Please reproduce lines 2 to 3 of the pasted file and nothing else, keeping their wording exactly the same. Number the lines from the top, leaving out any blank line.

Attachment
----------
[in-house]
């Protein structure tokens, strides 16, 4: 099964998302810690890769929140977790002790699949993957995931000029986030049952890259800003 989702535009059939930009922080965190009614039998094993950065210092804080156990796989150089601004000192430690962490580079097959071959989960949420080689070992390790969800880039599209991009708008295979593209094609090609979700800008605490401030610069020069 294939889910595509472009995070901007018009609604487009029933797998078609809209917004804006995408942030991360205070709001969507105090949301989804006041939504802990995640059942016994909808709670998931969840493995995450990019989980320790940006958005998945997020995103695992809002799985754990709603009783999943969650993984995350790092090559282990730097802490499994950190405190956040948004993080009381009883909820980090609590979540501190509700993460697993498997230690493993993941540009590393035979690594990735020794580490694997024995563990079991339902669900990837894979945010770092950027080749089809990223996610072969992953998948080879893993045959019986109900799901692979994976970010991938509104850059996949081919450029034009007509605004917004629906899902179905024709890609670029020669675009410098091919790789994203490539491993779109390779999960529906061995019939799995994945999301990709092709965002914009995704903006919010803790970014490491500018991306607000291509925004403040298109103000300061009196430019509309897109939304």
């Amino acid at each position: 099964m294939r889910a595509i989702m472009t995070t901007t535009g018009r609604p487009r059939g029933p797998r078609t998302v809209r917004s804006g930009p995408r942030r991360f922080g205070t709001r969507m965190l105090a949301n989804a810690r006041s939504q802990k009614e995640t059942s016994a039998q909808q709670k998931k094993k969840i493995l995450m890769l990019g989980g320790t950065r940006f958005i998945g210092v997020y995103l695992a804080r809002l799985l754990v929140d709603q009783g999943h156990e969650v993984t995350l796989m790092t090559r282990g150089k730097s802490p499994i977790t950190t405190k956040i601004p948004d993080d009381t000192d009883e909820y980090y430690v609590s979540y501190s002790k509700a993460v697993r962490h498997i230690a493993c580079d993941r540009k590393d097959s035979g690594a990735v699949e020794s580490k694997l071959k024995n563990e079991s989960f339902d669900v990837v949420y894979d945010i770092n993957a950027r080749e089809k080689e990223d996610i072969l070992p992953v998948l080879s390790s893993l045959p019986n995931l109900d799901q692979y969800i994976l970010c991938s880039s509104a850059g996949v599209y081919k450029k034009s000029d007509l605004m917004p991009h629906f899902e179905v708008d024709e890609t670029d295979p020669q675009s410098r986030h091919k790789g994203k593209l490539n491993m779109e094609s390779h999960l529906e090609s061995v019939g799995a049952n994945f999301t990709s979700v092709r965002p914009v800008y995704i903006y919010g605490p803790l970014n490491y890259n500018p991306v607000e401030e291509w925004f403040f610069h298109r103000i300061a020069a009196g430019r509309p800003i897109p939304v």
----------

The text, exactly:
């Protein structure tokens, strides 16, 4: 099964998302810690890769929140977790002790699949993957995931000029986030049952890259800003 989702535009059939930009922080965190009614039998094993950065210092804080156990796989150089601004000192430690962490580079097959071959989960949420080689070992390790969800880039599209991009708008295979593209094609090609979700800008605490401030610069020069 294939889910595509472009995070901007018009609604487009029933797998078609809209917004804006995408942030991360205070709001969507105090949301989804006041939504802990995640059942016994909808709670998931969840493995995450990019989980320790940006958005998945997020995103695992809002799985754990709603009783999943969650993984995350790092090559282990730097802490499994950190405190956040948004993080009381009883909820980090609590979540501190509700993460697993498997230690493993993941540009590393035979690594990735020794580490694997024995563990079991339902669900990837894979945010770092950027080749089809990223996610072969992953998948080879893993045959019986109900799901692979994976970010991938509104850059996949081919450029034009007509605004917004629906899902179905024709890609670029020669675009410098091919790789994203490539491993779109390779999960529906061995019939799995994945999301990709092709965002914009995704903006919010803790970014490491500018991306607000291509925004403040298109103000300061009196430019509309897109939304």
């Amino acid at each position: 099964m294939r889910a595509i989702m472009t995070t901007t535009g018009r609604p487009r059939g029933p797998r078609t998302v809209r917004s804006g930009p995408r942030r991360f922080g205070t709001r969507m965190l105090a949301n989804a810690r006041s939504q802990k009614e995640t059942s016994a039998q909808q709670k998931k094993k969840i493995l995450m890769l990019g989980g320790t950065r940006f958005i998945g210092v997020y995103l695992a804080r809002l799985l754990v929140d709603q009783g999943h156990e969650v993984t995350l796989m790092t090559r282990g150089k730097s802490p499994i977790t950190t405190k956040i601004p948004d993080d009381t000192d009883e909820y980090y430690v609590s979540y501190s002790k509700a993460v697993r962490h498997i230690a493993c580079d993941r540009k590393d097959s035979g690594a990735v699949e020794s580490k694997l071959k024995n563990e079991s989960f339902d669900v990837v949420y894979d945010i770092n993957a950027r080749e089809k080689e990223d996610i072969l070992p992953v998948l080879s390790s893993l045959p019986n995931l109900d799901q692979y969800i994976l970010c991938s880039s509104a850059g996949v599209y081919k450029k034009s000029d007509l605004m917004p991009h629906f899902e179905v708008d024709e890609t670029d295979p020669q675009s410098r986030h091919k790789g994203k593209l490539n491993m779109e094609s390779h999960l529906e090609s061995v019939g799995a049952n994945f999301t990709s979700v092709r965002p914009v800008y995704i903006y919010g605490p803790l970014n490491y890259n500018p991306v607000e401030e291509w925004f403040f610069h298109r103000i300061a020069a009196g430019r509309p800003i897109p939304v």